Friday 22 February 2019

Dear David Coleman: My daughter is tone-deaf but loves singing. Should I tell her? I'm worried she'll be teased

Image: Getty
Image: Getty

Clinical psychologist David Coleman offers parenting advice in his weekly column.

Q. My eight-year-old daughter likes to write her own pop songs and wants to join the school choir. However, it's obvious to me, as a musician, that she is tone-deaf. How do I break this to her gently? Or do I just go ahead and let her join the choir and quickly be identified as the drone in the group? I do like to encourage her in the things she is interested in but I feel it would be disingenuous of me to encourage her in this. I don't want her to end up hurt, either, with her peers pointing out to her that she can't sing.

David replies: There are so many stories, from adults, who never had the confidence to sing throughout their lives because they were told, often with just a single comment, that they couldn't sing as a child. If you tell your daughter she is tone-deaf, I think you will destroy what could be a wonderful and fulfilling aspect of her life.

I know you seem to think she will be told by her peers that she can't sing, but I am not sure this is even the case. Even if they do, which do you think would have the more long-term impact for your daughter, being told by her mother she can't sing, or being told by her peers she can't sing?

As you point out, she loves to sing, to the point that she writes her own songs, aged just eight. What will happen to this after you've told her she can't sing? I could imagine she may never sing again, at home or anywhere else.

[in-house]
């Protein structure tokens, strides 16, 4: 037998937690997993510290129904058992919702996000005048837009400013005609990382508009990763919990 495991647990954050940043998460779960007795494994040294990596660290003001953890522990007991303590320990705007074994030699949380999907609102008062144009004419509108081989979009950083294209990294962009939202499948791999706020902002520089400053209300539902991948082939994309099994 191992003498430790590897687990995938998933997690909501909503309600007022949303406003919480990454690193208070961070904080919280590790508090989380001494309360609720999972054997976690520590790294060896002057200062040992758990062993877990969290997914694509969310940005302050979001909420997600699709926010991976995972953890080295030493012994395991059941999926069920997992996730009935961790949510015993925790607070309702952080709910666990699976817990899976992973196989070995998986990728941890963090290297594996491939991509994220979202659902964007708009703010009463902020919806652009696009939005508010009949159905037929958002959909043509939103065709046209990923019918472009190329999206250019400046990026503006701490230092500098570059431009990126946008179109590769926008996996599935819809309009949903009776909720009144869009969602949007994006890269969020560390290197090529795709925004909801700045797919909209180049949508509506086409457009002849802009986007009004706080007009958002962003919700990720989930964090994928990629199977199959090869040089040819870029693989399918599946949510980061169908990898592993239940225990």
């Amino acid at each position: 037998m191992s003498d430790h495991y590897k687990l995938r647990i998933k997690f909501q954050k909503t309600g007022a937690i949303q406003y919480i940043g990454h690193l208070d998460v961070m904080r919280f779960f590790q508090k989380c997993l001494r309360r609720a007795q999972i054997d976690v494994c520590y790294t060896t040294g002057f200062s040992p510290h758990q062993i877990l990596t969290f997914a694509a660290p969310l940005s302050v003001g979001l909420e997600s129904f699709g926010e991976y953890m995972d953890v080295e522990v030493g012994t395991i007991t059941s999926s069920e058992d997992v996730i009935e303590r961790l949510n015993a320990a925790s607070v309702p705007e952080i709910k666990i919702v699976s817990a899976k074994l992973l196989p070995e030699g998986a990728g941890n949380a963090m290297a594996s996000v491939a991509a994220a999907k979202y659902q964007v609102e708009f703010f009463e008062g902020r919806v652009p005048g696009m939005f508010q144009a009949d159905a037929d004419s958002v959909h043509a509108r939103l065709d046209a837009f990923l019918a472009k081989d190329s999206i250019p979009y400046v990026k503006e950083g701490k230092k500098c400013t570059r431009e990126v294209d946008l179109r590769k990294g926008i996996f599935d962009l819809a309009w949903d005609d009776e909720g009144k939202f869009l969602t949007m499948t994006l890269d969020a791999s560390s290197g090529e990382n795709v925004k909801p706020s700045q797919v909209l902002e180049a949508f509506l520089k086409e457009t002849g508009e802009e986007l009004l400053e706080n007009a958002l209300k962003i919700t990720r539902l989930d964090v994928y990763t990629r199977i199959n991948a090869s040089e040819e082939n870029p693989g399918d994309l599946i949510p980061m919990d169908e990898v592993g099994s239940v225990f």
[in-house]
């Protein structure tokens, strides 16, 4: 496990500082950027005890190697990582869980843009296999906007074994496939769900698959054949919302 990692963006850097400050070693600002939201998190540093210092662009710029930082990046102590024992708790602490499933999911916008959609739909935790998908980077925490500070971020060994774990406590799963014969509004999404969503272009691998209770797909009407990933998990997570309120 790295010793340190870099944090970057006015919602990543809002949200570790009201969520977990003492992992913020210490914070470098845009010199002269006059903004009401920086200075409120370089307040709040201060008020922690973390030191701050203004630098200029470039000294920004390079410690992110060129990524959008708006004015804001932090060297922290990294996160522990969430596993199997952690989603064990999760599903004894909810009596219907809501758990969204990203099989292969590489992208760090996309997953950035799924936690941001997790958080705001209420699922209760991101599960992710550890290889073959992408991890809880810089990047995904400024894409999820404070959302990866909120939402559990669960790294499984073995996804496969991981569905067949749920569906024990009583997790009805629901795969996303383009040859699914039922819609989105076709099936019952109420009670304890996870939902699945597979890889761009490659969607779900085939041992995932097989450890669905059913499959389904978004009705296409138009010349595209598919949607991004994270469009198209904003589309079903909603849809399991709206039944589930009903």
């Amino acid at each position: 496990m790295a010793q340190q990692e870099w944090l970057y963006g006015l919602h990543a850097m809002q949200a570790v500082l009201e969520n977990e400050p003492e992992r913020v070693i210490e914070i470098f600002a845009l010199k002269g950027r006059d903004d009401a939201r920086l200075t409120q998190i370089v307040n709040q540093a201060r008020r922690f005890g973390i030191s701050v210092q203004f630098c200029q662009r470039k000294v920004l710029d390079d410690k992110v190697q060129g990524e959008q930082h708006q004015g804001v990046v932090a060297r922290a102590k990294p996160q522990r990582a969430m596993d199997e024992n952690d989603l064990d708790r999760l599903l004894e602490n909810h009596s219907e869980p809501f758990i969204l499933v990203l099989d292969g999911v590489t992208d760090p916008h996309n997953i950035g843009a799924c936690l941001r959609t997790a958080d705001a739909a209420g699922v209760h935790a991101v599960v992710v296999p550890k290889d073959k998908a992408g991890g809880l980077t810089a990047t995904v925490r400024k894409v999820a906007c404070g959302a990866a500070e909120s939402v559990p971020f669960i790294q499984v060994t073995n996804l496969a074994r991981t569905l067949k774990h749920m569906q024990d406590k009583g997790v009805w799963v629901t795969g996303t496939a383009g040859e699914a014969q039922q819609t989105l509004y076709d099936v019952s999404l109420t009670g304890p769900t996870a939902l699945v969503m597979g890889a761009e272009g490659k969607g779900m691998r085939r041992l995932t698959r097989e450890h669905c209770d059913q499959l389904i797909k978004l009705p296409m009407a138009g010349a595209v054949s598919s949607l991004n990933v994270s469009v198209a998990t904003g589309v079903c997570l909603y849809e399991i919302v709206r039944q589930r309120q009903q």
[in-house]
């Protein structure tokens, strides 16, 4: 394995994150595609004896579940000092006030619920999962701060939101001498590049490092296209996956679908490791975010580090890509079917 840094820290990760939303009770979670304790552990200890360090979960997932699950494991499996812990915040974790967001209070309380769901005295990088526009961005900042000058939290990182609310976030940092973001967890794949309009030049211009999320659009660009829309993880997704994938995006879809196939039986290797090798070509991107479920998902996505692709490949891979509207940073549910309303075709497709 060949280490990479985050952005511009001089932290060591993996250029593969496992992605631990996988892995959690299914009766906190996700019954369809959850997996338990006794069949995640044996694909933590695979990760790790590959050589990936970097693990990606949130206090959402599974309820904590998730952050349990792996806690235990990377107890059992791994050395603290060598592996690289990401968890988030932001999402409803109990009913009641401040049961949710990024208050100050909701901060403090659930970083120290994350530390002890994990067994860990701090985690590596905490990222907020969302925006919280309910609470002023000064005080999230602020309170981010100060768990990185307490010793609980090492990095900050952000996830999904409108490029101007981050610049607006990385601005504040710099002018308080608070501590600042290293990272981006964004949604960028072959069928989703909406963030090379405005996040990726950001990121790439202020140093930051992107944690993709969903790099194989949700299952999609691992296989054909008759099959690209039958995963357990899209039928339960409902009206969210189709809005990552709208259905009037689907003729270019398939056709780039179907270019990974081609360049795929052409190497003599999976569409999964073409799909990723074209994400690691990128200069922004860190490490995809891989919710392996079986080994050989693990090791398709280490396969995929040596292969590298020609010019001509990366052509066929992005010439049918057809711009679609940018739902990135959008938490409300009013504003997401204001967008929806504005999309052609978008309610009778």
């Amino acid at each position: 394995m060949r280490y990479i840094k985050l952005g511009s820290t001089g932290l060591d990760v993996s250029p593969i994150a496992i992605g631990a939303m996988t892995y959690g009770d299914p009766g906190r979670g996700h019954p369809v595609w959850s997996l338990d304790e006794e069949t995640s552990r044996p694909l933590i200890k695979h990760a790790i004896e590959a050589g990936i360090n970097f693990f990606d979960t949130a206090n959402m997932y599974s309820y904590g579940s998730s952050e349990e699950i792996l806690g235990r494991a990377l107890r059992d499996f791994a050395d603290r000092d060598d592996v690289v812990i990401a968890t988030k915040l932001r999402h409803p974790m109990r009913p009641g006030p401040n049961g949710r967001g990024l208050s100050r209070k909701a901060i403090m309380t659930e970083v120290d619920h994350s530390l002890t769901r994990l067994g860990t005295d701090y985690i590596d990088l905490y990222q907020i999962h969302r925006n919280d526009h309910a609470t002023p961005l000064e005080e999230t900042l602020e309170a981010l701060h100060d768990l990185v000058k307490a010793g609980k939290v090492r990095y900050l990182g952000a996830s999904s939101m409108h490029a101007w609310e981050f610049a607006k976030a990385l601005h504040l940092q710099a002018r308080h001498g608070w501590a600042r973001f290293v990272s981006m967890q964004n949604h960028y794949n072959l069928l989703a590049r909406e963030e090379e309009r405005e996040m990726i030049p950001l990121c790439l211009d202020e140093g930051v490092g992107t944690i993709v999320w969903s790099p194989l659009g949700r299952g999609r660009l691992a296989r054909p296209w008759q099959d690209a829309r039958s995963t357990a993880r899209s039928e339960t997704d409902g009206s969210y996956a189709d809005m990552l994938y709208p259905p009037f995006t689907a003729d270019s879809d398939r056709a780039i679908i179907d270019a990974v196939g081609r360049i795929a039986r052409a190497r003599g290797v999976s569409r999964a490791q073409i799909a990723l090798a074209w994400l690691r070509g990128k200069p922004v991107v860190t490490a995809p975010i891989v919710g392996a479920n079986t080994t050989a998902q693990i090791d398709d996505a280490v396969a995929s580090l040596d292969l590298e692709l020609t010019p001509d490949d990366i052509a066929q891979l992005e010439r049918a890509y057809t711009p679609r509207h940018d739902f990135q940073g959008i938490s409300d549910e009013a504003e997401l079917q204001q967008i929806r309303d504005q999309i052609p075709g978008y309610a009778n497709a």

I'm intrigued by your assertion that, as a musician, you can confidently determine, or diagnose her, as tone-deaf. Maybe your expectations for your daughter are unusually high.

It is funny how we seem to see singing as a skill that needs to be intrinsically present and fully developed from the outset, unlike other skills that we are happy to accept may be woefully underdeveloped and require lots of practice.

For example, if your daughter started gymnastics, you wouldn't expect her to be supple at first. You wouldn't even expect her to be able to tumble, never mind the more complex moves. However, you'd happily bring her to a gymnastics class if she seemed interested and engaged by it.

If she played tennis and regularly served into the net, would you tell her she can't play tennis, or would you suggest more practice, or that she go for tennis lessons?

Our skill at the activity will only increase when we are taught, coached and practice. The same is true with singing. True tone-deafness affects a very small proportion of the population. But even if a child struggles with pitch, or holding a note, it doesn't mean that will always be the case.

If your daughter can't "hold a tune" at the moment, then it does mean she'll possibly have to work harder than a child who seems to naturally be able to do this without instruction. So rather than putting your daughter off singing (potentially for life!) maybe you could offer to support her in learning to sing better.

I don't see why it would be disingenuous of you to encourage your daughter to continue to love singing. It might be disingenuous to tell her she is great, if it is the case that she has lots to learn. However, you can certainly acknowledge that this is something that she seems to love and that you'd like to help her with.

If you are a musician then maybe you can coach her yourself? Although, from your query, your current attitude towards her singing ability suggests that you might find it hard to approach this in a positive way. You might be better off letting someone else work with her.

If she wants to join the choir then I think you should let her join the choir. I am sure the teacher who runs the choir deals with children of lots of mixed ability. Hopefully the teacher is someone who loves singing and loves children and sees that their job is just to encourage all the children that want to sing to sing as well as possible.

Maybe you need to recalibrate your expectations for your daughter, rather than cut off a potentially rewarding pastime that could be joy for her throughout her life.

Online Editors

Editors Choice

Also in Life